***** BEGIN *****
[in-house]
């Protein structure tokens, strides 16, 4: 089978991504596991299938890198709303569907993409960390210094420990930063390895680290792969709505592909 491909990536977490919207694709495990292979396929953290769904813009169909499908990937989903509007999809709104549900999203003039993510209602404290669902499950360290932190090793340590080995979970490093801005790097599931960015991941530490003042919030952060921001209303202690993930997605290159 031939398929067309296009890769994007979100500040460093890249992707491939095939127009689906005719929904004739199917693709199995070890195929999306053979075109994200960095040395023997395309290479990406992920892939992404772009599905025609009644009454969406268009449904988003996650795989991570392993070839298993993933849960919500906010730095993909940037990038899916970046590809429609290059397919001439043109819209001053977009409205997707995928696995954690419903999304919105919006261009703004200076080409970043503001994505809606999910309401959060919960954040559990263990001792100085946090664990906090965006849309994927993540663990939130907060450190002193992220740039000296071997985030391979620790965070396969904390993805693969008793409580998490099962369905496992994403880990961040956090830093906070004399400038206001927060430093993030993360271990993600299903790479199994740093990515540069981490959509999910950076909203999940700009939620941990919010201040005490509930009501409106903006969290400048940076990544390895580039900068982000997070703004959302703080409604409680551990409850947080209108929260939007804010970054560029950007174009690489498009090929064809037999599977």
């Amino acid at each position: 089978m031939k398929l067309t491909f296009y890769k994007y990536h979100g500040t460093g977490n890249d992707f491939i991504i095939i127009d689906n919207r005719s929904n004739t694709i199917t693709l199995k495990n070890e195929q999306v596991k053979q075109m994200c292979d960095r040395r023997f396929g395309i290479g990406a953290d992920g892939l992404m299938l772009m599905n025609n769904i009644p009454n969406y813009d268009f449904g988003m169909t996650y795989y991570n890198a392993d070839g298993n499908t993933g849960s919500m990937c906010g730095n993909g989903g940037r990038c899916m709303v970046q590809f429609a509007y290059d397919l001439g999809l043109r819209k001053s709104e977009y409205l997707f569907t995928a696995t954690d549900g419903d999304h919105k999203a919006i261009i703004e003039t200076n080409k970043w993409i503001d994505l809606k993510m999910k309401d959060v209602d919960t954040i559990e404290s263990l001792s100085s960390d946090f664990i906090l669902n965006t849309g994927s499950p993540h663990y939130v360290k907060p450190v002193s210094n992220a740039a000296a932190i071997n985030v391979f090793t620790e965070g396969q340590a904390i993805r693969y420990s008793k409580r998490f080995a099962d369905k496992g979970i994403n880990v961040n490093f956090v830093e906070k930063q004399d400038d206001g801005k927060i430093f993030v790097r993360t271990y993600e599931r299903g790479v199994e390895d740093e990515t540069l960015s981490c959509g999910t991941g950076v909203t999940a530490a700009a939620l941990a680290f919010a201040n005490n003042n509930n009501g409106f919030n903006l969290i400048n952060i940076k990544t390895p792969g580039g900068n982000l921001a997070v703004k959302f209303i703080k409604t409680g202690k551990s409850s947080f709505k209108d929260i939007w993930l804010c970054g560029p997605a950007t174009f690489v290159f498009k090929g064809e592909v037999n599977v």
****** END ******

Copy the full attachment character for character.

[in-house]
């Protein structure tokens, strides 16, 4: 089978991504596991299938890198709303569907993409960390210094420990930063390895680290792969709505592909 491909990536977490919207694709495990292979396929953290769904813009169909499908990937989903509007999809709104549900999203003039993510209602404290669902499950360290932190090793340590080995979970490093801005790097599931960015991941530490003042919030952060921001209303202690993930997605290159 031939398929067309296009890769994007979100500040460093890249992707491939095939127009689906005719929904004739199917693709199995070890195929999306053979075109994200960095040395023997395309290479990406992920892939992404772009599905025609009644009454969406268009449904988003996650795989991570392993070839298993993933849960919500906010730095993909940037990038899916970046590809429609290059397919001439043109819209001053977009409205997707995928696995954690419903999304919105919006261009703004200076080409970043503001994505809606999910309401959060919960954040559990263990001792100085946090664990906090965006849309994927993540663990939130907060450190002193992220740039000296071997985030391979620790965070396969904390993805693969008793409580998490099962369905496992994403880990961040956090830093906070004399400038206001927060430093993030993360271990993600299903790479199994740093990515540069981490959509999910950076909203999940700009939620941990919010201040005490509930009501409106903006969290400048940076990544390895580039900068982000997070703004959302703080409604409680551990409850947080209108929260939007804010970054560029950007174009690489498009090929064809037999599977």
């Amino acid at each position: 089978m031939k398929l067309t491909f296009y890769k994007y990536h979100g500040t460093g977490n890249d992707f491939i991504i095939i127009d689906n919207r005719s929904n004739t694709i199917t693709l199995k495990n070890e195929q999306v596991k053979q075109m994200c292979d960095r040395r023997f396929g395309i290479g990406a953290d992920g892939l992404m299938l772009m599905n025609n769904i009644p009454n969406y813009d268009f449904g988003m169909t996650y795989y991570n890198a392993d070839g298993n499908t993933g849960s919500m990937c906010g730095n993909g989903g940037r990038c899916m709303v970046q590809f429609a509007y290059d397919l001439g999809l043109r819209k001053s709104e977009y409205l997707f569907t995928a696995t954690d549900g419903d999304h919105k999203a919006i261009i703004e003039t200076n080409k970043w993409i503001d994505l809606k993510m999910k309401d959060v209602d919960t954040i559990e404290s263990l001792s100085s960390d946090f664990i906090l669902n965006t849309g994927s499950p993540h663990y939130v360290k907060p450190v002193s210094n992220a740039a000296a932190i071997n985030v391979f090793t620790e965070g396969q340590a904390i993805r693969y420990s008793k409580r998490f080995a099962d369905k496992g979970i994403n880990v961040n490093f956090v830093e906070k930063q004399d400038d206001g801005k927060i430093f993030v790097r993360t271990y993600e599931r299903g790479v199994e390895d740093e990515t540069l960015s981490c959509g999910t991941g950076v909203t999940a530490a700009a939620l941990a680290f919010a201040n005490n003042n509930n009501g409106f919030n903006l969290i400048n952060i940076k990544t390895p792969g580039g900068n982000l921001a997070v703004k959302f209303i703080k409604t409680g202690k551990s409850s947080f709505k209108d929260i939007w993930l804010c970054g560029p997605a950007t174009f690489v290159f498009k090929g064809e592909v037999n599977v």